When the man who came up with the technology that runs the internet talks about how he sees our fridges it's always likely to be pretty, ahem, cool.
But Vint Cerf painted a dystopian picture of our future in a talk at the O2 Campus Party.
Cerf, in a wide ranging speech that touched heavily on the internet of things, joked with the audience about how a fridge will soon be emailing us, but might go a step too far if it starts to communicate with other household devices.
"There are internet enabled refrigerators at the high end with touch-sensitive high-res displays on the door. And we use these at home in order to communicate with each other in addition to using paper and magnets. Now we can have websites and blogs and the like," said Cerf.
Out in the cold
"I've often wondered what else you could do with an internet enabled refrigerator and I thought, you know, if you had a little RFID chip on everything you had in the refrigerator it would know everything that it had inside.
"When you are off at work it can be surfing for recipes for the stuff it knows it has inside so when you come back you see a nice list of recipes that you could do for dinner.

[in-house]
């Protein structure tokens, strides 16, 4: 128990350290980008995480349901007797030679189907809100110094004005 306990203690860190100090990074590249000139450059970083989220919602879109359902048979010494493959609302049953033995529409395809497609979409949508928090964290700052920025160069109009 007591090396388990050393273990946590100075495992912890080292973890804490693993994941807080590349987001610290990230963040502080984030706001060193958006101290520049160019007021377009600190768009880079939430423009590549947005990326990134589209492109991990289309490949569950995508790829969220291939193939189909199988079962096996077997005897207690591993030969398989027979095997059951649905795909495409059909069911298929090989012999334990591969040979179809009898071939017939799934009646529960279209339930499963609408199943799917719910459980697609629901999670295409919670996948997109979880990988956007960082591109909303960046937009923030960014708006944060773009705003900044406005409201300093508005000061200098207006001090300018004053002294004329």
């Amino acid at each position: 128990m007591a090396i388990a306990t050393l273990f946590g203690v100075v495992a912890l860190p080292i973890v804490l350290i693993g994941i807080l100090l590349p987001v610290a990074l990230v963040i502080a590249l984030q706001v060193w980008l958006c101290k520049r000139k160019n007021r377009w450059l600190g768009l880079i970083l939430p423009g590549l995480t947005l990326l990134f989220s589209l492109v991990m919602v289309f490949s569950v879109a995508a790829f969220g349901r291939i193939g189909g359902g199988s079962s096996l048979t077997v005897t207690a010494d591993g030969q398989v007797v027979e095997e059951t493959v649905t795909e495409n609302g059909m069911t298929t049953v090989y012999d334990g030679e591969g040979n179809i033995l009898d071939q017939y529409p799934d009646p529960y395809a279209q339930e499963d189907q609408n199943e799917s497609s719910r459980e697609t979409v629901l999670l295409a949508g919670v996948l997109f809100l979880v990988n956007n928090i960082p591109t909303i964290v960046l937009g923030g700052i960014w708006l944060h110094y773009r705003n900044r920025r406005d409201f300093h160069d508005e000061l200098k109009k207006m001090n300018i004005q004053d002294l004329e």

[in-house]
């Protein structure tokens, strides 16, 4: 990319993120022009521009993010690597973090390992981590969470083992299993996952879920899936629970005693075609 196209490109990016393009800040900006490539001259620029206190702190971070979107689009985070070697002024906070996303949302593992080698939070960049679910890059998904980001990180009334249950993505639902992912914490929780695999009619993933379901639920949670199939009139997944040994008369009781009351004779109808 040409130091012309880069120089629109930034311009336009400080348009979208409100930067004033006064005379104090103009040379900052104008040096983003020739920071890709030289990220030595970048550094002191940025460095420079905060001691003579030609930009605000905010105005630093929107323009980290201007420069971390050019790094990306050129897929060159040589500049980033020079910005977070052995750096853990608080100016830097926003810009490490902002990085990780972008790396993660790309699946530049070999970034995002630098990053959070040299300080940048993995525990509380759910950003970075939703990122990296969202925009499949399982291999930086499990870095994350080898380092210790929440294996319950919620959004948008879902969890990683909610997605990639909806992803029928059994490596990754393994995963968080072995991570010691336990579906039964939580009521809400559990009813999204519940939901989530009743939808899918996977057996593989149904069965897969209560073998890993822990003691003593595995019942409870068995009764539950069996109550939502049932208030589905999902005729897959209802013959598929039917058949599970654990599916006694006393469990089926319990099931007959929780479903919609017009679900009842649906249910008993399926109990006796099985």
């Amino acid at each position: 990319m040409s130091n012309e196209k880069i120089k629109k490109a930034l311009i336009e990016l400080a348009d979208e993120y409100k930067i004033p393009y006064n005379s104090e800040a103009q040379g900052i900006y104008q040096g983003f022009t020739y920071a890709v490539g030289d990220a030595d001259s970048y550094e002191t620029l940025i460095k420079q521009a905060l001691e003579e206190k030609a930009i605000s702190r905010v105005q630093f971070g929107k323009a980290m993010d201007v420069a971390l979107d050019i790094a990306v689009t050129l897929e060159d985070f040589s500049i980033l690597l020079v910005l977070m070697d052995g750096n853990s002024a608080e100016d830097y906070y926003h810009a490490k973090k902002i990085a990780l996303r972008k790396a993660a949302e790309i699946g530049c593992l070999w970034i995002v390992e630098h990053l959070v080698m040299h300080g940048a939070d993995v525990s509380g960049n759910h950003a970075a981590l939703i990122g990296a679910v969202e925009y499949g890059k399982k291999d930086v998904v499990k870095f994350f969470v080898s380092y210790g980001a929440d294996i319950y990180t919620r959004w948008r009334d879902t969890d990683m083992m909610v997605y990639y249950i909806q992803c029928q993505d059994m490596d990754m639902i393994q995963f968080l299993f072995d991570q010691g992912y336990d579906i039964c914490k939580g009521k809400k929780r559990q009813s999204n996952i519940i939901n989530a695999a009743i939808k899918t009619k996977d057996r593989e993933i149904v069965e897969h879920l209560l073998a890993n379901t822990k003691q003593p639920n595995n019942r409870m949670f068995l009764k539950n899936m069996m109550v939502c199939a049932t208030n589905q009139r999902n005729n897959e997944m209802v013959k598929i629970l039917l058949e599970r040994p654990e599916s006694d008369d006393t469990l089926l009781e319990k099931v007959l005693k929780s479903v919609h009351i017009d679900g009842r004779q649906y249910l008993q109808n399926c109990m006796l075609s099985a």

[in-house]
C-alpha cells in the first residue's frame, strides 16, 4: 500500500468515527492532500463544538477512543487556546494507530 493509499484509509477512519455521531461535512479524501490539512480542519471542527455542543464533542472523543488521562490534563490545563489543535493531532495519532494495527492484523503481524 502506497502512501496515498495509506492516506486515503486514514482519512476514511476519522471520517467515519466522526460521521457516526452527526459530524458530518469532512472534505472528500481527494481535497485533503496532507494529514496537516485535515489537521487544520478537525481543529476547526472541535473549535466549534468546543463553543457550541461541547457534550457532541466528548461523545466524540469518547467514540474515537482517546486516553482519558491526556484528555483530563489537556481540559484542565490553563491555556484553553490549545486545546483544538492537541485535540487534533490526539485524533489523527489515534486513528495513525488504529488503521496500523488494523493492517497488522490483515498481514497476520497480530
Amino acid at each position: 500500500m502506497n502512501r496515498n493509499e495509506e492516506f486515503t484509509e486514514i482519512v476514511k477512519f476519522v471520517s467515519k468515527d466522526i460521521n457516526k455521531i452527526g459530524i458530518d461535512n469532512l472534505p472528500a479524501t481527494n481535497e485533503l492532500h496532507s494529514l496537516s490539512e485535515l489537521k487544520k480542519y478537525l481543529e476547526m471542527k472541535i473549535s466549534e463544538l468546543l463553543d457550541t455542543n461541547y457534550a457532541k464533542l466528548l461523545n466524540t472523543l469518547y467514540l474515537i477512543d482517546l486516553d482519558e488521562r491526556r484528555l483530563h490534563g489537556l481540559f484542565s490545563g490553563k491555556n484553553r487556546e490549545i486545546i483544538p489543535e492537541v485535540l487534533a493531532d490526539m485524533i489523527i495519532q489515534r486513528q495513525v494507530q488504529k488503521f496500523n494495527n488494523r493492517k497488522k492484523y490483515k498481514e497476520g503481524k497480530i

"You could extrapolate this: you can imagine maybe you are on holiday and you get an email - it's from your refrigerator and it says 'that milk you put in me three weeks ago - it's about to crawl out on its own now' or maybe you're shopping and you get a text message saying don't forget the marinara sauce then I'll have everything I need for spaghetti dinner tonight."
So far so good, but Cerf explains why this could end terribly.
" I have to tell you that our Japanese friends have really destroyed this idyllic vision. They've developed a set of internet enabled scales so when you get on it figures out what family member you are and then uploads that information to the web and to the medical record with your doctor.
"That seems perfectly okay but the problem is that the refrigerator is on the same network so when you get home you see diet recipes coming up or maybe it just refuses to open. So it's a terrible idea."
Cerf's anecdote is amusing but also serves to show the forthcoming issues with personal data and the ownership of that data.
And also raises the spectre of supermarkets selling you a subsidised fridge that will only order from them.
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